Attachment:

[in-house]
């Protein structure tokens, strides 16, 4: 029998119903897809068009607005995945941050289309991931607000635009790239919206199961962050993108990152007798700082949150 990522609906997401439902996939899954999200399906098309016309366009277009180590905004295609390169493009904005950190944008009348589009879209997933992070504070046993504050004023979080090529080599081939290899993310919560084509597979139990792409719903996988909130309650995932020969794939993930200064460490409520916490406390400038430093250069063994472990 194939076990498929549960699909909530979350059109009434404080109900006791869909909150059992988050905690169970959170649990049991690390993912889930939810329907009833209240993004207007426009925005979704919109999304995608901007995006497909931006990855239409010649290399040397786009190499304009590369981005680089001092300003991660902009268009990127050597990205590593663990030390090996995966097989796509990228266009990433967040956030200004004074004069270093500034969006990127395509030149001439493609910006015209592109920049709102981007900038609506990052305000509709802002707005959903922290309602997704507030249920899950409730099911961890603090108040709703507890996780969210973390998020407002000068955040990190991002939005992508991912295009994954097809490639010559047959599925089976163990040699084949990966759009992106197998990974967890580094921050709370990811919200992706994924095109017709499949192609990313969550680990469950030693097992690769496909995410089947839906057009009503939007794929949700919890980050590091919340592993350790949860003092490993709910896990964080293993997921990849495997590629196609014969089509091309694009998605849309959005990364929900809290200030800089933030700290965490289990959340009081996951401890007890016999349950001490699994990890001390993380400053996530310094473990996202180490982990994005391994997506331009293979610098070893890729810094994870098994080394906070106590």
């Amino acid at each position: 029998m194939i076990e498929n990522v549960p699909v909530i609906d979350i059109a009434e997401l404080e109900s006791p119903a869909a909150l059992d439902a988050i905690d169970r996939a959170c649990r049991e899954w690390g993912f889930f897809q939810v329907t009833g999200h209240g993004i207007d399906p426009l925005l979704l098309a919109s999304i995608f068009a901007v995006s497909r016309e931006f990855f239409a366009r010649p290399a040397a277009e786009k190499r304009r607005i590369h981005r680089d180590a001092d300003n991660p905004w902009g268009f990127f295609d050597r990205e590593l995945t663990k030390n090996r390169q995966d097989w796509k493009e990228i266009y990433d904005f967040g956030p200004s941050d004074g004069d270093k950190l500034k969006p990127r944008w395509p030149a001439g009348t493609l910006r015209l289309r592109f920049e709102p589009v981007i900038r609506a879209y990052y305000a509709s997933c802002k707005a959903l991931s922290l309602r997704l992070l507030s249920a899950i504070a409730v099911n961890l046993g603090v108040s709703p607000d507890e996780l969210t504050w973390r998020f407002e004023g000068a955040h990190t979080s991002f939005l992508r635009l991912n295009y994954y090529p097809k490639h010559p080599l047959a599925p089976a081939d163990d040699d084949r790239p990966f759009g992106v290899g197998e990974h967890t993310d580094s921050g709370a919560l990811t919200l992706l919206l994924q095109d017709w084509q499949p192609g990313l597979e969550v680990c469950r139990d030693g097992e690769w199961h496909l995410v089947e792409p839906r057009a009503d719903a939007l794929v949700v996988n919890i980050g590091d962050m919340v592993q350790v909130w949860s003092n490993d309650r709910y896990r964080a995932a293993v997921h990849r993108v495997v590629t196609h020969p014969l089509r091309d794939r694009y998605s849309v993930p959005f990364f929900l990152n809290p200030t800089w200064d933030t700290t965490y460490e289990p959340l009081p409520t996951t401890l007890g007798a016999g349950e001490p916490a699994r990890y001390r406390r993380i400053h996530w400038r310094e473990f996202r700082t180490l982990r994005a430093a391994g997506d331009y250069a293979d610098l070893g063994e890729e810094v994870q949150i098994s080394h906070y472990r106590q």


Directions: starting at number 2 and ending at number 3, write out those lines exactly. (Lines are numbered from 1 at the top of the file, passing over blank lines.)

């Protein structure tokens, strides 16, 4: 029998119903897809068009607005995945941050289309991931607000635009790239919206199961962050993108990152007798700082949150 990522609906997401439902996939899954999200399906098309016309366009277009180590905004295609390169493009904005950190944008009348589009879209997933992070504070046993504050004023979080090529080599081939290899993310919560084509597979139990792409719903996988909130309650995932020969794939993930200064460490409520916490406390400038430093250069063994472990 194939076990498929549960699909909530979350059109009434404080109900006791869909909150059992988050905690169970959170649990049991690390993912889930939810329907009833209240993004207007426009925005979704919109999304995608901007995006497909931006990855239409010649290399040397786009190499304009590369981005680089001092300003991660902009268009990127050597990205590593663990030390090996995966097989796509990228266009990433967040956030200004004074004069270093500034969006990127395509030149001439493609910006015209592109920049709102981007900038609506990052305000509709802002707005959903922290309602997704507030249920899950409730099911961890603090108040709703507890996780969210973390998020407002000068955040990190991002939005992508991912295009994954097809490639010559047959599925089976163990040699084949990966759009992106197998990974967890580094921050709370990811919200992706994924095109017709499949192609990313969550680990469950030693097992690769496909995410089947839906057009009503939007794929949700919890980050590091919340592993350790949860003092490993709910896990964080293993997921990849495997590629196609014969089509091309694009998605849309959005990364929900809290200030800089933030700290965490289990959340009081996951401890007890016999349950001490699994990890001390993380400053996530310094473990996202180490982990994005391994997506331009293979610098070893890729810094994870098994080394906070106590």
């Amino acid at each position: 029998m194939i076990e498929n990522v549960p699909v909530i609906d979350i059109a009434e997401l404080e109900s006791p119903a869909a909150l059992d439902a988050i905690d169970r996939a959170c649990r049991e899954w690390g993912f889930f897809q939810v329907t009833g999200h209240g993004i207007d399906p426009l925005l979704l098309a919109s999304i995608f068009a901007v995006s497909r016309e931006f990855f239409a366009r010649p290399a040397a277009e786009k190499r304009r607005i590369h981005r680089d180590a001092d300003n991660p905004w902009g268009f990127f295609d050597r990205e590593l995945t663990k030390n090996r390169q995966d097989w796509k493009e990228i266009y990433d904005f967040g956030p200004s941050d004074g004069d270093k950190l500034k969006p990127r944008w395509p030149a001439g009348t493609l910006r015209l289309r592109f920049e709102p589009v981007i900038r609506a879209y990052y305000a509709s997933c802002k707005a959903l991931s922290l309602r997704l992070l507030s249920a899950i504070a409730v099911n961890l046993g603090v108040s709703p607000d507890e996780l969210t504050w973390r998020f407002e004023g000068a955040h990190t979080s991002f939005l992508r635009l991912n295009y994954y090529p097809k490639h010559p080599l047959a599925p089976a081939d163990d040699d084949r790239p990966f759009g992106v290899g197998e990974h967890t993310d580094s921050g709370a919560l990811t919200l992706l919206l994924q095109d017709w084509q499949p192609g990313l597979e969550v680990c469950r139990d030693g097992e690769w199961h496909l995410v089947e792409p839906r057009a009503d719903a939007l794929v949700v996988n919890i980050g590091d962050m919340v592993q350790v909130w949860s003092n490993d309650r709910y896990r964080a995932a293993v997921h990849r993108v495997v590629t196609h020969p014969l089509r091309d794939r694009y998605s849309v993930p959005f990364f929900l990152n809290p200030t800089w200064d933030t700290t965490y460490e289990p959340l009081p409520t996951t401890l007890g007798a016999g349950e001490p916490a699994r990890y001390r406390r993380i400053h996530w400038r310094e473990f996202r700082t180490l982990r994005a430093a391994g997506d331009y250069a293979d610098l070893g063994e890729e810094v994870q949150i098994s080394h906070y472990r106590q």